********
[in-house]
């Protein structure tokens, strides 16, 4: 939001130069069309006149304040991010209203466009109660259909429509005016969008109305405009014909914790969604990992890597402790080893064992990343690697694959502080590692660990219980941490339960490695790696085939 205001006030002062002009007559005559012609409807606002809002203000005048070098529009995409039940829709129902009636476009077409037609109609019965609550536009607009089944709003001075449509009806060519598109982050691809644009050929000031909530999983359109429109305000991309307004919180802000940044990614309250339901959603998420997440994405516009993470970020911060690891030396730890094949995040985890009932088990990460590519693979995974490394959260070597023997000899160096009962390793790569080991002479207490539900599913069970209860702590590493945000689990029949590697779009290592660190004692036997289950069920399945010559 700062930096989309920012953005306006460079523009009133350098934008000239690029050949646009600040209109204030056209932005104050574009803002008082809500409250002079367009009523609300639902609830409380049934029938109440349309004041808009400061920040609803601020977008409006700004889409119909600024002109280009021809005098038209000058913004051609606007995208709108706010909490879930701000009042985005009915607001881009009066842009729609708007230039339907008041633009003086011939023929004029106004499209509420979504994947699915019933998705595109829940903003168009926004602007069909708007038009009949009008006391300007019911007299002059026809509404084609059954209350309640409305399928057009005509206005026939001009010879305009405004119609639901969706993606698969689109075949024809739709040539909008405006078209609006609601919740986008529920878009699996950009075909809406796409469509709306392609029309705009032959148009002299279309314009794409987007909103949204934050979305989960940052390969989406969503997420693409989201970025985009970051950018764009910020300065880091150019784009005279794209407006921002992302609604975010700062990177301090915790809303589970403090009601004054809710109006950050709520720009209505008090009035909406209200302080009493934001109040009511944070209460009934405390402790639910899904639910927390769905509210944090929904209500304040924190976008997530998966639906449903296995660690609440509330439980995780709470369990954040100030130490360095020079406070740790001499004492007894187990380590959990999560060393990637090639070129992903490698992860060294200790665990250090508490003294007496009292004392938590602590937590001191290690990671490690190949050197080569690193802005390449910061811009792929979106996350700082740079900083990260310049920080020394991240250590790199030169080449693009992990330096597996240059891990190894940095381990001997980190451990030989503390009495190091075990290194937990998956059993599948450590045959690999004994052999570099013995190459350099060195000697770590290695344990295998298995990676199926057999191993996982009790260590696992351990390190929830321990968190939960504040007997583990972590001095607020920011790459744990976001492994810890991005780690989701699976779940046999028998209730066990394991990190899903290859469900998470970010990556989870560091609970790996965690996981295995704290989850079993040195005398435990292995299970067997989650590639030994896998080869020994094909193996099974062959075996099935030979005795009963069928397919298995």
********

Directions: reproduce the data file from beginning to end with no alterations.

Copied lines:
[in-house]
């Protein structure tokens, strides 16, 4: 939001130069069309006149304040991010209203466009109660259909429509005016969008109305405009014909914790969604990992890597402790080893064992990343690697694959502080590692660990219980941490339960490695790696085939 205001006030002062002009007559005559012609409807606002809002203000005048070098529009995409039940829709129902009636476009077409037609109609019965609550536009607009089944709003001075449509009806060519598109982050691809644009050929000031909530999983359109429109305000991309307004919180802000940044990614309250339901959603998420997440994405516009993470970020911060690891030396730890094949995040985890009932088990990460590519693979995974490394959260070597023997000899160096009962390793790569080991002479207490539900599913069970209860702590590493945000689990029949590697779009290592660190004692036997289950069920399945010559 700062930096989309920012953005306006460079523009009133350098934008000239690029050949646009600040209109204030056209932005104050574009803002008082809500409250002079367009009523609300639902609830409380049934029938109440349309004041808009400061920040609803601020977008409006700004889409119909600024002109280009021809005098038209000058913004051609606007995208709108706010909490879930701000009042985005009915607001881009009066842009729609708007230039339907008041633009003086011939023929004029106004499209509420979504994947699915019933998705595109829940903003168009926004602007069909708007038009009949009008006391300007019911007299002059026809509404084609059954209350309640409305399928057009005509206005026939001009010879305009405004119609639901969706993606698969689109075949024809739709040539909008405006078209609006609601919740986008529920878009699996950009075909809406796409469509709306392609029309705009032959148009002299279309314009794409987007909103949204934050979305989960940052390969989406969503997420693409989201970025985009970051950018764009910020300065880091150019784009005279794209407006921002992302609604975010700062990177301090915790809303589970403090009601004054809710109006950050709520720009209505008090009035909406209200302080009493934001109040009511944070209460009934405390402790639910899904639910927390769905509210944090929904209500304040924190976008997530998966639906449903296995660690609440509330439980995780709470369990954040100030130490360095020079406070740790001499004492007894187990380590959990999560060393990637090639070129992903490698992860060294200790665990250090508490003294007496009292004392938590602590937590001191290690990671490690190949050197080569690193802005390449910061811009792929979106996350700082740079900083990260310049920080020394991240250590790199030169080449693009992990330096597996240059891990190894940095381990001997980190451990030989503390009495190091075990290194937990998956059993599948450590045959690999004994052999570099013995190459350099060195000697770590290695344990295998298995990676199926057999191993996982009790260590696992351990390190929830321990968190939960504040007997583990972590001095607020920011790459744990976001492994810890991005780690989701699976779940046999028998209730066990394991990190899903290859469900998470970010990556989870560091609970790996965690996981295995704290989850079993040195005398435990292995299970067997989650590639030994896998080869020994094909193996099974062959075996099935030979005795009963069928397919298995």